Large adult bearded dragons can grow to be nearly 2 feet in length, so they need plenty of room in their habitat to run around, bask, feed and sleep. A 55-gallon aquarium with a screen mesh lid can be outfitted as the perfect environment for a single bearded dragon.
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If you've talked to other bearded dragon owners, you may already be aware of the two distinct schools of thought on substrate matter for bearded dragons. While it is generally agreed that sand is never a suitable substrate for baby or juvenile beardies, some owners insist that it is the best choice for mature dragons, as their natural habitat is desert sand.
Opponents to sand cite impaction as their primary concern -- sand accidentally swallowed by a bearded dragon can cause intestinal blockages that can quickly lead to death. If you are concerned about the possibility of impaction or are planning on procuring a young dragon, opt instead for reptile carpet, newspaper, paper towels or ceramic tile. While none of these has the natural look of sand, they are ultimately safer for your beardie.
When choosing a reptile carpet, look for a brand with a tight weave and no open loops that could trap your dragon's nails.
Lighting and Heating
As with most diurnal reptiles, bearded dragons use UVB from the sun to synthesize vitamin D3, which aids in the absorption of calcium. Use full-spectrum, UVB-emitting reptile lighting for your bearded dragon's habitat. Over one side of the cage, install a heat lamp that produces basking temperatures between 95 and 100 degrees Fahrenheit. The ambient heat from this fixture should bring the non-basking side of the terrarium to around 85 degrees. Use terrarium thermometers on both sides and make adjustments until the temperatures are right. At night, turn the lights and heating fixture off and allow the tank to reach room temperature, but not cooler than 65 degrees.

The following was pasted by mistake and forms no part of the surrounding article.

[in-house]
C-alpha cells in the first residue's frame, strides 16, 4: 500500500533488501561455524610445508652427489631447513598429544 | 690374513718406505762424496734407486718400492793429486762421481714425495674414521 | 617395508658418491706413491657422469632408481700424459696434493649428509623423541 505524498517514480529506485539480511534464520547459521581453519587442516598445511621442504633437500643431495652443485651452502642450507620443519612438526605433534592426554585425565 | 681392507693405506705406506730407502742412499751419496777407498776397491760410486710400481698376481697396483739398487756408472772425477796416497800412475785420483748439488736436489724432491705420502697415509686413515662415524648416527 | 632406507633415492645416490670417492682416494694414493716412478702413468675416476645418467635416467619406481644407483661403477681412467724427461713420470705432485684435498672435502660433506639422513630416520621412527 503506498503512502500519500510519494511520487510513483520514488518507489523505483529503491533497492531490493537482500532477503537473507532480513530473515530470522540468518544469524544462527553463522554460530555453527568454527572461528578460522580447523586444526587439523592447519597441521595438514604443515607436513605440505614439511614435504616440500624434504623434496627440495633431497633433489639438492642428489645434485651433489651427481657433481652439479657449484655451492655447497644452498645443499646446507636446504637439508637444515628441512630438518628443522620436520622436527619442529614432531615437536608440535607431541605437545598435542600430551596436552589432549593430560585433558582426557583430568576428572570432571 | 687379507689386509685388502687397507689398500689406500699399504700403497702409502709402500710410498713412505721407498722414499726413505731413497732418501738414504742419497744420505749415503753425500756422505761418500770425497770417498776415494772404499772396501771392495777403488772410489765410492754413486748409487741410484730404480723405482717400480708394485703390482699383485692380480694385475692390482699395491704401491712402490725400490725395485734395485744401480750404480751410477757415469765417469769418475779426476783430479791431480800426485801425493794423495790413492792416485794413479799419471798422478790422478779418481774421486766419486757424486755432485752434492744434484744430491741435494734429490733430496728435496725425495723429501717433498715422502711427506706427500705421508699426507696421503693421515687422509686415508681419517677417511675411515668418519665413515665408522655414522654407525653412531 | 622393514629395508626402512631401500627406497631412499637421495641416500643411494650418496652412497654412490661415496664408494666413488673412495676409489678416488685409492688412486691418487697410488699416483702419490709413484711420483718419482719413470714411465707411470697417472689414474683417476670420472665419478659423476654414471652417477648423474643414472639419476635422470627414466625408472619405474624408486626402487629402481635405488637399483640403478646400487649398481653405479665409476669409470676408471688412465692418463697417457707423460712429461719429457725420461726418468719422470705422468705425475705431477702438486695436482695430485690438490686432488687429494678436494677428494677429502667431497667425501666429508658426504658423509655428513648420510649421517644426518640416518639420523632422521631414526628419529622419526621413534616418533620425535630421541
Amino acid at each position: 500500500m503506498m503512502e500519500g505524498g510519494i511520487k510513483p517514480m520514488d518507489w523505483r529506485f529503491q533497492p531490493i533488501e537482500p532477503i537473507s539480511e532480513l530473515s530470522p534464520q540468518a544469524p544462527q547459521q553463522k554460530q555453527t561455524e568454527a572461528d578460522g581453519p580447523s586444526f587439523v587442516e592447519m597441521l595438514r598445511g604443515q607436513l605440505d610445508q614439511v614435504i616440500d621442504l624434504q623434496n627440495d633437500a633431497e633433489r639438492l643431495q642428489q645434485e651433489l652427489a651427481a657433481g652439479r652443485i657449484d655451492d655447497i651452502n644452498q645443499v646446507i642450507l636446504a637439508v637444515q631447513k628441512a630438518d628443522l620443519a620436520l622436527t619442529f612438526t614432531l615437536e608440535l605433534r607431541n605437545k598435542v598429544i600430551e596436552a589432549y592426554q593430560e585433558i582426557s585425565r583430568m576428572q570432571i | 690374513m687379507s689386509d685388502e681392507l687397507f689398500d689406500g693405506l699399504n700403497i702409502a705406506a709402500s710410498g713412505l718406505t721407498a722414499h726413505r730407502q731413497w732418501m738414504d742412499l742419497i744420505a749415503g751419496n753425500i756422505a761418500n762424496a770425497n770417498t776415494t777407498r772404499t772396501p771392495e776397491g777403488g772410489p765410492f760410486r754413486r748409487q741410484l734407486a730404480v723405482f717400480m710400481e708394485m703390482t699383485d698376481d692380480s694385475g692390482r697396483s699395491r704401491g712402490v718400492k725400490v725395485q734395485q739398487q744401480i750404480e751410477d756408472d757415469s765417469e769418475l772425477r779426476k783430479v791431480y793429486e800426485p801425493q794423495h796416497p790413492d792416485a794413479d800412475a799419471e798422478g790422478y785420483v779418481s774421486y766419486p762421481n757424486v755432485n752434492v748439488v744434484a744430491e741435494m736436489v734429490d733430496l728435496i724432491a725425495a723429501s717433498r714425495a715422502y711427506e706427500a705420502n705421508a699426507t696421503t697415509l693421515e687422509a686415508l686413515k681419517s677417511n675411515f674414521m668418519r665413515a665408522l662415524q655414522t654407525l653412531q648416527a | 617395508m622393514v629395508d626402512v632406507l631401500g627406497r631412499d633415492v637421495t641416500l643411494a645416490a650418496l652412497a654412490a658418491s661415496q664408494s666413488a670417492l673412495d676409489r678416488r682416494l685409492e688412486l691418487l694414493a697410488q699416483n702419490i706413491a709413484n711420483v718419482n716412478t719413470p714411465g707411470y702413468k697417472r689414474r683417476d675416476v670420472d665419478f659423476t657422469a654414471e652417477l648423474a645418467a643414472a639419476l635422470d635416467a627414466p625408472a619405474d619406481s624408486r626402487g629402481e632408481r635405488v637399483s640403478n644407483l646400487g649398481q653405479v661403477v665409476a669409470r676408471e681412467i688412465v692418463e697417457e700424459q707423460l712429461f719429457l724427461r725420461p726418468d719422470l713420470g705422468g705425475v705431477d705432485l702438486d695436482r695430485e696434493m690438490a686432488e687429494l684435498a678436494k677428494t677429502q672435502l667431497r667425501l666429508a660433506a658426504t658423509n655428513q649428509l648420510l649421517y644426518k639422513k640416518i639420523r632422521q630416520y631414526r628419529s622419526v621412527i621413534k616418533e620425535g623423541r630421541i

Rocks, Branches and Decorations
On the basking side of the tank, place a basking rock large enough for your dragon to stretch out and catch some rays. Your beardie will also happily climb on sturdy branches -- sandblasted driftwood is widely available and sturdy enough to support a grown dragon. If you choose to perk up the tank with plants, use only plants that the beardie could eat without getting sick. Chances are, your curious dragon will take a bite at some point, and many common live plants can make her sick. Junipers are a good option, as they grow slowly and don't require much water. Alternatively, use artificial plants made from nontoxic plastic. Provide a shallow water dish and food plate as well.